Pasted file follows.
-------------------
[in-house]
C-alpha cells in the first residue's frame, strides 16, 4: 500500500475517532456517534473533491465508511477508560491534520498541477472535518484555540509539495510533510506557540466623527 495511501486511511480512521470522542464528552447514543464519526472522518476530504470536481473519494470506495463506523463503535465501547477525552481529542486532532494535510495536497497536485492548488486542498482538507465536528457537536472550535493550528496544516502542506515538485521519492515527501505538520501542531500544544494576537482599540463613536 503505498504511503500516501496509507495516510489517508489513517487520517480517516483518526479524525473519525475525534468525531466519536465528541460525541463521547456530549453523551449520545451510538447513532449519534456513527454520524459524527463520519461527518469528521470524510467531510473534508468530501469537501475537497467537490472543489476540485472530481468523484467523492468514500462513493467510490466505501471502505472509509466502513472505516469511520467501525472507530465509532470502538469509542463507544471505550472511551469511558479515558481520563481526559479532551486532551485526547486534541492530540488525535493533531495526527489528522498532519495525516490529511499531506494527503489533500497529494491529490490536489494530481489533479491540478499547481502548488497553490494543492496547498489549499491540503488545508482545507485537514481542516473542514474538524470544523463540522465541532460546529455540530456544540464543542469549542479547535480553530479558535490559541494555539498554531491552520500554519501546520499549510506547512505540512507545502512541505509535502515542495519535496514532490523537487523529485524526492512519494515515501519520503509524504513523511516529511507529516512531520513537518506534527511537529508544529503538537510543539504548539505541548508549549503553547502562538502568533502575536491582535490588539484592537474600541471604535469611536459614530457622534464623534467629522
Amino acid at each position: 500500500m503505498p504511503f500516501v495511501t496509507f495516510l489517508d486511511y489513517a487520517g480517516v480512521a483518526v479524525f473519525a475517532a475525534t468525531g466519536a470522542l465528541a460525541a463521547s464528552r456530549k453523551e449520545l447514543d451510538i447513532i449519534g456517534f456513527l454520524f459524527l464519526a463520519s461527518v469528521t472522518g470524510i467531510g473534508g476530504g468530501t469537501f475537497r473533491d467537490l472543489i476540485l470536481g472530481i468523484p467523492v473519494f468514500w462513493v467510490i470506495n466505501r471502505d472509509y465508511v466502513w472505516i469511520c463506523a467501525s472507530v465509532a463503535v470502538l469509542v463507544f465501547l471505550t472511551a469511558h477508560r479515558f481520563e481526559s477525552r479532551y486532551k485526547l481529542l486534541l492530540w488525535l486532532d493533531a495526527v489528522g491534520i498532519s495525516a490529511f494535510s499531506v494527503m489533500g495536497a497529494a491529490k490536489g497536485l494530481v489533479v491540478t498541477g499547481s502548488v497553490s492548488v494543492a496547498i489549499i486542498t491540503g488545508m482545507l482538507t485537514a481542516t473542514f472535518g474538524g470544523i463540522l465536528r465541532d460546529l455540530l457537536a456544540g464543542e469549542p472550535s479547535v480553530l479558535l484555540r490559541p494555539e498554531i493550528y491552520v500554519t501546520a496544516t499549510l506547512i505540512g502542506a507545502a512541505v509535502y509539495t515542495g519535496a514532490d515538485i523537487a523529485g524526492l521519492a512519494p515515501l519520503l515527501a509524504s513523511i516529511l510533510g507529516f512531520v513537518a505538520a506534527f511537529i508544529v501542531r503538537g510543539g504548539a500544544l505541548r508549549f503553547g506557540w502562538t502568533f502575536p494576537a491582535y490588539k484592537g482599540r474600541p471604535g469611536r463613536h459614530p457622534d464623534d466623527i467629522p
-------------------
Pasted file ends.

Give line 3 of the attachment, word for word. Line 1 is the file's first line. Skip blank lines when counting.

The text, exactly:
Amino acid at each position: 500500500m503505498p504511503f500516501v495511501t496509507f495516510l489517508d486511511y489513517a487520517g480517516v480512521a483518526v479524525f473519525a475517532a475525534t468525531g466519536a470522542l465528541a460525541a463521547s464528552r456530549k453523551e449520545l447514543d451510538i447513532i449519534g456517534f456513527l454520524f459524527l464519526a463520519s461527518v469528521t472522518g470524510i467531510g473534508g476530504g468530501t469537501f475537497r473533491d467537490l472543489i476540485l470536481g472530481i468523484p467523492v473519494f468514500w462513493v467510490i470506495n466505501r471502505d472509509y465508511v466502513w472505516i469511520c463506523a467501525s472507530v465509532a463503535v470502538l469509542v463507544f465501547l471505550t472511551a469511558h477508560r479515558f481520563e481526559s477525552r479532551y486532551k485526547l481529542l486534541l492530540w488525535l486532532d493533531a495526527v489528522g491534520i498532519s495525516a490529511f494535510s499531506v494527503m489533500g495536497a497529494a491529490k490536489g497536485l494530481v489533479v491540478t498541477g499547481s502548488v497553490s492548488v494543492a496547498i489549499i486542498t491540503g488545508m482545507l482538507t485537514a481542516t473542514f472535518g474538524g470544523i463540522l465536528r465541532d460546529l455540530l457537536a456544540g464543542e469549542p472550535s479547535v480553530l479558535l484555540r490559541p494555539e498554531i493550528y491552520v500554519t501546520a496544516t499549510l506547512i505540512g502542506a507545502a512541505v509535502y509539495t515542495g519535496a514532490d515538485i523537487a523529485g524526492l521519492a512519494p515515501l519520503l515527501a509524504s513523511i516529511l510533510g507529516f512531520v513537518a505538520a506534527f511537529i508544529v501542531r503538537g510543539g504548539a500544544l505541548r508549549f503553547g506557540w502562538t502568533f502575536p494576537a491582535y490588539k484592537g482599540r474600541p471604535g469611536r463613536h459614530p457622534d464623534d466623527i467629522p